[Note the now-politically incorrect term in the following sentence–
it and a couple of others were perfectly fine in their day.]
In fact, a lady said to me—a colored lady was standing next to me and we were talking for an hour about this. She said, “You know, you can’t tell the folks—you just cannot tell them how it was. I don’t know how I’m going to tell them how it was at home, because you can’t tell them how it was unless you were here. And then if you were here you don’t have to be told.” And that’s exactly the truth. She said, “You know, I think even Satan was moved today.”
Well, we were all standing around in this great crowd—it’s going to sound like I invented this. Please listen carefully. This is exactly what happened. There was a man standing back of me who had a big white Panama hat on and like so many of the demonstrators, it was obvious that this was a very big moment for him and he was all dressed up, as were so many. That’s an interesting thing—my delegation was told to wear a jacket and a tie and white shirt, because “this is a thing we’re going to that is very important.” So everybody was all dressed up. As we came into Washington, all the guys were putting their jackets on. And it was hot—oh boy was it hot on the bus. Putting their ties on. Trying to straighten up their clothes and everything, because, as somebody said, it was like going to church with two-hundred-thousand people.
The man behind me, a great guy, a short, stout, negro man with glasses clouded-up because he was sweating like mad, was holding up his little sign that said, “NAACP Boston Branch.” It’s a long way from Boston to Washington on a bus.
You could see nothing except those great white columns of the Lincoln Memorial, and back of you, you saw, all the way in the distance, the Washington Monument standing up there. You saw that photo in the paper today? Well, I want to tell you, that picture does not even come close to what it was really like. How beautiful. That sky was fantastic, the clouds were white and that great, beautiful reflecting of the Washington Monument lying across that water and all those people there all dressed up, ladies with flowered hats and everything else and the kids all shined up. It was just a moment when everybody’s all dressed up and everything’s working fine. The trees were fine, the breeze was blowing, and once in a while a big airplane would come across with its flaps down, going into Washington airport. Somehow everything was there and it was all right.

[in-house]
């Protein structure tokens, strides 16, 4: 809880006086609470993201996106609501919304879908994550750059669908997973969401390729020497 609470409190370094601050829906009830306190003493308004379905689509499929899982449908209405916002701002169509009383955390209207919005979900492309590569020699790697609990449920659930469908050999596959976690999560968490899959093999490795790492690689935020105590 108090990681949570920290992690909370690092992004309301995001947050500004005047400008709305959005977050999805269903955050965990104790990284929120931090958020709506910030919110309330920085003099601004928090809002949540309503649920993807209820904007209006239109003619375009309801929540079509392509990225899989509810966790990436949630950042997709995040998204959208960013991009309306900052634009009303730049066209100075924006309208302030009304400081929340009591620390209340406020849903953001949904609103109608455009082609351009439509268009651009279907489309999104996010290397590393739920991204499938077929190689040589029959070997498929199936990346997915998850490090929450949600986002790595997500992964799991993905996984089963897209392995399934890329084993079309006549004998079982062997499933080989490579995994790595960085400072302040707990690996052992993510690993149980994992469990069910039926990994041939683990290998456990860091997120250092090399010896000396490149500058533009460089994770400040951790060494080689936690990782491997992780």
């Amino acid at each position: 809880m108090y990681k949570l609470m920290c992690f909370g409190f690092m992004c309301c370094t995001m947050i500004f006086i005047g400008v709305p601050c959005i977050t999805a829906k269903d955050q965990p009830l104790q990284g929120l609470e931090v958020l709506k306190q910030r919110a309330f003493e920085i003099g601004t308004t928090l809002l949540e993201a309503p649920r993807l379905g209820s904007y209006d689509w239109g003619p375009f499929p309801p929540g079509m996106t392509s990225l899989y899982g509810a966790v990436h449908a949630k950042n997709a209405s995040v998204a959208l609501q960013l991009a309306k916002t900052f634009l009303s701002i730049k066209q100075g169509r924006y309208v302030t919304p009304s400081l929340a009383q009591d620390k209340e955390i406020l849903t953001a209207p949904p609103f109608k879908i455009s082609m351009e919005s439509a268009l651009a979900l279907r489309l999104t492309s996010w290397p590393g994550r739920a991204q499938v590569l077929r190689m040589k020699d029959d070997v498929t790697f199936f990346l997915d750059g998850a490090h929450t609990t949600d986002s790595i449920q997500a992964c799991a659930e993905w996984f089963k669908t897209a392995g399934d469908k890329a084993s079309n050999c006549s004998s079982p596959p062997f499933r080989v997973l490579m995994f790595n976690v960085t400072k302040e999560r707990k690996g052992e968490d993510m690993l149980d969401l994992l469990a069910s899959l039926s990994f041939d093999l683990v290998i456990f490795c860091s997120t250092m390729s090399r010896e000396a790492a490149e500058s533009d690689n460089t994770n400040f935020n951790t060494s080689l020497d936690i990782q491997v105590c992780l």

[This image, it’s said, is from a much earlier appearance of
Marian Anderson at the Lincoln Memorial.]
And Marian Anderson started singing “The Star Spangled Banner.” The usual kind of “Star Spangled Banner” where it was through a PA system and we were so far away we could hardly hear. You couldn’t distinguish the words, but it was “The Star Spangled Banner.” Everybody standing there.
Suddenly, a few feet from me, a big colored lady with a big red hat with big white flowers—the official kind of lady who’s always organizing—starts to holler, “Will the Brooklyn Corps representatives please assemble over here. Please get over here. Brooklyn Corps representatives.” She was hollering in the middle of “The Star Spangled Banner.”
Well, the guy back of me says, “Madam, madam.”
She looked at him. “What?”
He said, “They are singing ‘The Star Spangled Banner.’ We usually are quiet during the singing of ‘The Star Spangled Banner.’ Please. They are singing ‘The Star Spangled Banner.’”
She had a funny look on her face. Of course the real organizer is never put off by anything so trivial as feelings or emotions. She looked at him for a moment and turned away.
And he stood there sweating, with his hat off, as Marian Anderson sang “The Star Spangled Banner.” Don’t anyone say to me, “The Uncle Tom.” Stop it, man. You know not whereof you speak.
The book meant as a hoax that became a reality,
remains, in many of its aspects, a mystery.
I think it would be good to enumerate what’s known, what’s a assumed, and what is unknown–except maybe, to those who know but ain’t tellin’. We know that some heard the broadcasts, and probably at least a couple recorded parts, but nothing so far has turned up. (Why are these people waiting for their ignorant heirs to toss the holy grail tapes in a dumpster?)
Note that many statements herein are preceded by such qualifiers as
“seems to be.”
WHICH COVER SEEMS TO BE THE “REAL” ONE?
WHICH MIGHT SELL MORE COPIES, AND
WHO HAD THE SHAMELESSNESS TO PERPETRATE IT?
BASE STORY OF THE HOAX
Shepherd, during his overnight radio shows from January 1956 to mid-August 1956, began to create a hoax with his listeners regarding lists and best sellers. Said to be in April, he began, describing how he went into a bookstore (said to be Doubleday on Fifth Avenue about 56th Street), and asked for a book he knew existed (said to be transcripts of some “Vic and Sade” radio broadcasts by Paul Rhymer). The clerk, upon checking sources regarding the title, claimed (so it’s said) that the book, as it was not listed, could not exist.
Shepherd described the incident on his show , and, it’s said, he was so upset that he decided to play a joke on the book industry and all those who control what we have available to read, and those who depend on lists. It’s said that at that time, newspaper “best seller lists” were compiled not only by number of book titles sold, but number of book titles reported to have been requested for purchase.